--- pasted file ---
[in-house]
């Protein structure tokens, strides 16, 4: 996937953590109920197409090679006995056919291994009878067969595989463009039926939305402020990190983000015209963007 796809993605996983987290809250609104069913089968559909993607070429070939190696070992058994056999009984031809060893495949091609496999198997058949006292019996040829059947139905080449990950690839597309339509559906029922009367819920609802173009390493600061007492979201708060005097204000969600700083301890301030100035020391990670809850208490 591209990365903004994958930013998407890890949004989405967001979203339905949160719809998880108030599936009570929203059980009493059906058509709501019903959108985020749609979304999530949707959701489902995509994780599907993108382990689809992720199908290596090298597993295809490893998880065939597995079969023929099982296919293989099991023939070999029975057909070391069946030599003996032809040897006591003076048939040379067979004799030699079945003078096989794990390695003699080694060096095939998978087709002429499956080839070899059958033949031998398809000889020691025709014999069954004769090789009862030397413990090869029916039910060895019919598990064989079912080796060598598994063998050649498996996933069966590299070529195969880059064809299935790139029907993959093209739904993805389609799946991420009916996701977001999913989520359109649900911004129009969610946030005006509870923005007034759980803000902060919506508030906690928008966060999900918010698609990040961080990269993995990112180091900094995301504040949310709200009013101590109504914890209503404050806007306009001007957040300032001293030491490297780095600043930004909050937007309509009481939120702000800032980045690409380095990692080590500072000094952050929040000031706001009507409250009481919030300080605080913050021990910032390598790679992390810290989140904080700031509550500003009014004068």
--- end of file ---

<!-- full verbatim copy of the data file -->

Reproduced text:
[in-house]
């Protein structure tokens, strides 16, 4: 996937953590109920197409090679006995056919291994009878067969595989463009039926939305402020990190983000015209963007 796809993605996983987290809250609104069913089968559909993607070429070939190696070992058994056999009984031809060893495949091609496999198997058949006292019996040829059947139905080449990950690839597309339509559906029922009367819920609802173009390493600061007492979201708060005097204000969600700083301890301030100035020391990670809850208490 591209990365903004994958930013998407890890949004989405967001979203339905949160719809998880108030599936009570929203059980009493059906058509709501019903959108985020749609979304999530949707959701489902995509994780599907993108382990689809992720199908290596090298597993295809490893998880065939597995079969023929099982296919293989099991023939070999029975057909070391069946030599003996032809040897006591003076048939040379067979004799030699079945003078096989794990390695003699080694060096095939998978087709002429499956080839070899059958033949031998398809000889020691025709014999069954004769090789009862030397413990090869029916039910060895019919598990064989079912080796060598598994063998050649498996996933069966590299070529195969880059064809299935790139029907993959093209739904993805389609799946991420009916996701977001999913989520359109649900911004129009969610946030005006509870923005007034759980803000902060919506508030906690928008966060999900918010698609990040961080990269993995990112180091900094995301504040949310709200009013101590109504914890209503404050806007306009001007957040300032001293030491490297780095600043930004909050937007309509009481939120702000800032980045690409380095990692080590500072000094952050929040000031706001009507409250009481919030300080605080913050021990910032390598790679992390810290989140904080700031509550500003009014004068």